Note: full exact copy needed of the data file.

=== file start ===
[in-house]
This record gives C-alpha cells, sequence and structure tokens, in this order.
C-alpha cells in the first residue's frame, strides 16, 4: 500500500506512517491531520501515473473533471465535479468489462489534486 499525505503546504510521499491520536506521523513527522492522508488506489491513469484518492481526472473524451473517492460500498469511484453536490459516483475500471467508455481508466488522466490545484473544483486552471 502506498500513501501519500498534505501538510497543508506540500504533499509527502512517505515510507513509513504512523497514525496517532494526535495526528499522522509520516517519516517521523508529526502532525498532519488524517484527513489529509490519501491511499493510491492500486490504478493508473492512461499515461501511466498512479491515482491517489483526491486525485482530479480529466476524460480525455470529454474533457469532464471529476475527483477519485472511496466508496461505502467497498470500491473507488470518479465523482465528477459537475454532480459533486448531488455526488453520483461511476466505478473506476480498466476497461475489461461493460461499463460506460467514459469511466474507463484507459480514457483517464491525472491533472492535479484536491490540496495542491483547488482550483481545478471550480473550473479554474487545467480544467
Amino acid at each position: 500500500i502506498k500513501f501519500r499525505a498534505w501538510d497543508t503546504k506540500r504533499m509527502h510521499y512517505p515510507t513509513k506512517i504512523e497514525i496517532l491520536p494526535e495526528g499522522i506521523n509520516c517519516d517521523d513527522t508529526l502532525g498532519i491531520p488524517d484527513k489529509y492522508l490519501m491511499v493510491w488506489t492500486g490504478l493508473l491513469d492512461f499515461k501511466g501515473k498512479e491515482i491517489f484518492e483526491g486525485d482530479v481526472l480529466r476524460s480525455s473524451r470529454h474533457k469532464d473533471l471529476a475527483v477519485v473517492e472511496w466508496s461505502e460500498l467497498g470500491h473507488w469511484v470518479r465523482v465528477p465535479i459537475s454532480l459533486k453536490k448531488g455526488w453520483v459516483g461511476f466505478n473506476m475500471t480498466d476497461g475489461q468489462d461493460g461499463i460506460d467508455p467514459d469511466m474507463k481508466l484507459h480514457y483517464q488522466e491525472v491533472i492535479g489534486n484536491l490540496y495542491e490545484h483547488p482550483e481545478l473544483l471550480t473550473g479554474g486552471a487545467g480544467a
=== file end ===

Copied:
[in-house]
This record gives C-alpha cells, sequence and structure tokens, in this order.
C-alpha cells in the first residue's frame, strides 16, 4: 500500500506512517491531520501515473473533471465535479468489462489534486 499525505503546504510521499491520536506521523513527522492522508488506489491513469484518492481526472473524451473517492460500498469511484453536490459516483475500471467508455481508466488522466490545484473544483486552471 502506498500513501501519500498534505501538510497543508506540500504533499509527502512517505515510507513509513504512523497514525496517532494526535495526528499522522509520516517519516517521523508529526502532525498532519488524517484527513489529509490519501491511499493510491492500486490504478493508473492512461499515461501511466498512479491515482491517489483526491486525485482530479480529466476524460480525455470529454474533457469532464471529476475527483477519485472511496466508496461505502467497498470500491473507488470518479465523482465528477459537475454532480459533486448531488455526488453520483461511476466505478473506476480498466476497461475489461461493460461499463460506460467514459469511466474507463484507459480514457483517464491525472491533472492535479484536491490540496495542491483547488482550483481545478471550480473550473479554474487545467480544467
Amino acid at each position: 500500500i502506498k500513501f501519500r499525505a498534505w501538510d497543508t503546504k506540500r504533499m509527502h510521499y512517505p515510507t513509513k506512517i504512523e497514525i496517532l491520536p494526535e495526528g499522522i506521523n509520516c517519516d517521523d513527522t508529526l502532525g498532519i491531520p488524517d484527513k489529509y492522508l490519501m491511499v493510491w488506489t492500486g490504478l493508473l491513469d492512461f499515461k501511466g501515473k498512479e491515482i491517489f484518492e483526491g486525485d482530479v481526472l480529466r476524460s480525455s473524451r470529454h474533457k469532464d473533471l471529476a475527483v477519485v473517492e472511496w466508496s461505502e460500498l467497498g470500491h473507488w469511484v470518479r465523482v465528477p465535479i459537475s454532480l459533486k453536490k448531488g455526488w453520483v459516483g461511476f466505478n473506476m475500471t480498466d476497461g475489461q468489462d461493460g461499463i460506460d467508455p467514459d469511466m474507463k481508466l484507459h480514457y483517464q488522466e491525472v491533472i492535479g489534486n484536491l490540496y495542491e490545484h483547488p482550483e481545478l473544483l471550480t473550473g479554474g486552471a487545467g480544467a